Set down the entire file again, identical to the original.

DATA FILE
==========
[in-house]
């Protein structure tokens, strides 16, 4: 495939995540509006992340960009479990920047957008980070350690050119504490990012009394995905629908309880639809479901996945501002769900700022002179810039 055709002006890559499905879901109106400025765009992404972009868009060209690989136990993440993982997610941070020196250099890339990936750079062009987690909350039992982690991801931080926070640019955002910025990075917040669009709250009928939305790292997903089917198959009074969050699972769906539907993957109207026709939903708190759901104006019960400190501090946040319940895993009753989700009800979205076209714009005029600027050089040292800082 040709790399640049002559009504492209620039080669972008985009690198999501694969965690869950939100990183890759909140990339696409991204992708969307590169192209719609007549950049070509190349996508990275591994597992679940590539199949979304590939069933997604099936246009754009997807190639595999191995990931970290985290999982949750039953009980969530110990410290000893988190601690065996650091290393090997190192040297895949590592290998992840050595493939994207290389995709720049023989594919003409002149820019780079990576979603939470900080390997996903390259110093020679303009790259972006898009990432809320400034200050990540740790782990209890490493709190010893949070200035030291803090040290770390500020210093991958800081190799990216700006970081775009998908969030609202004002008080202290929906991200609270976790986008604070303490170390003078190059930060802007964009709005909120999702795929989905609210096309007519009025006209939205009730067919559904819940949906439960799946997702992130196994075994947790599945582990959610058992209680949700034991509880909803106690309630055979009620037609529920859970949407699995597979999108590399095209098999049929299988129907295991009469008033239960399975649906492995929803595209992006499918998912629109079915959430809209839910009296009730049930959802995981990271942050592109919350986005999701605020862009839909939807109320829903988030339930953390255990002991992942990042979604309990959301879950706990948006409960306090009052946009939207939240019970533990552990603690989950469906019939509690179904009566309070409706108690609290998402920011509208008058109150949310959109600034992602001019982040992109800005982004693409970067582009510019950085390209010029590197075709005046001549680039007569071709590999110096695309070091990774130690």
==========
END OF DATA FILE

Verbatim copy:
[in-house]
């Protein structure tokens, strides 16, 4: 495939995540509006992340960009479990920047957008980070350690050119504490990012009394995905629908309880639809479901996945501002769900700022002179810039 055709002006890559499905879901109106400025765009992404972009868009060209690989136990993440993982997610941070020196250099890339990936750079062009987690909350039992982690991801931080926070640019955002910025990075917040669009709250009928939305790292997903089917198959009074969050699972769906539907993957109207026709939903708190759901104006019960400190501090946040319940895993009753989700009800979205076209714009005029600027050089040292800082 040709790399640049002559009504492209620039080669972008985009690198999501694969965690869950939100990183890759909140990339696409991204992708969307590169192209719609007549950049070509190349996508990275591994597992679940590539199949979304590939069933997604099936246009754009997807190639595999191995990931970290985290999982949750039953009980969530110990410290000893988190601690065996650091290393090997190192040297895949590592290998992840050595493939994207290389995709720049023989594919003409002149820019780079990576979603939470900080390997996903390259110093020679303009790259972006898009990432809320400034200050990540740790782990209890490493709190010893949070200035030291803090040290770390500020210093991958800081190799990216700006970081775009998908969030609202004002008080202290929906991200609270976790986008604070303490170390003078190059930060802007964009709005909120999702795929989905609210096309007519009025006209939205009730067919559904819940949906439960799946997702992130196994075994947790599945582990959610058992209680949700034991509880909803106690309630055979009620037609529920859970949407699995597979999108590399095209098999049929299988129907295991009469008033239960399975649906492995929803595209992006499918998912629109079915959430809209839910009296009730049930959802995981990271942050592109919350986005999701605020862009839909939807109320829903988030339930953390255990002991992942990042979604309990959301879950706990948006409960306090009052946009939207939240019970533990552990603690989950469906019939509690179904009566309070409706108690609290998402920011509208008058109150949310959109600034992602001019982040992109800005982004693409970067582009510019950085390209010029590197075709005046001549680039007569071709590999110096695309070091990774130690």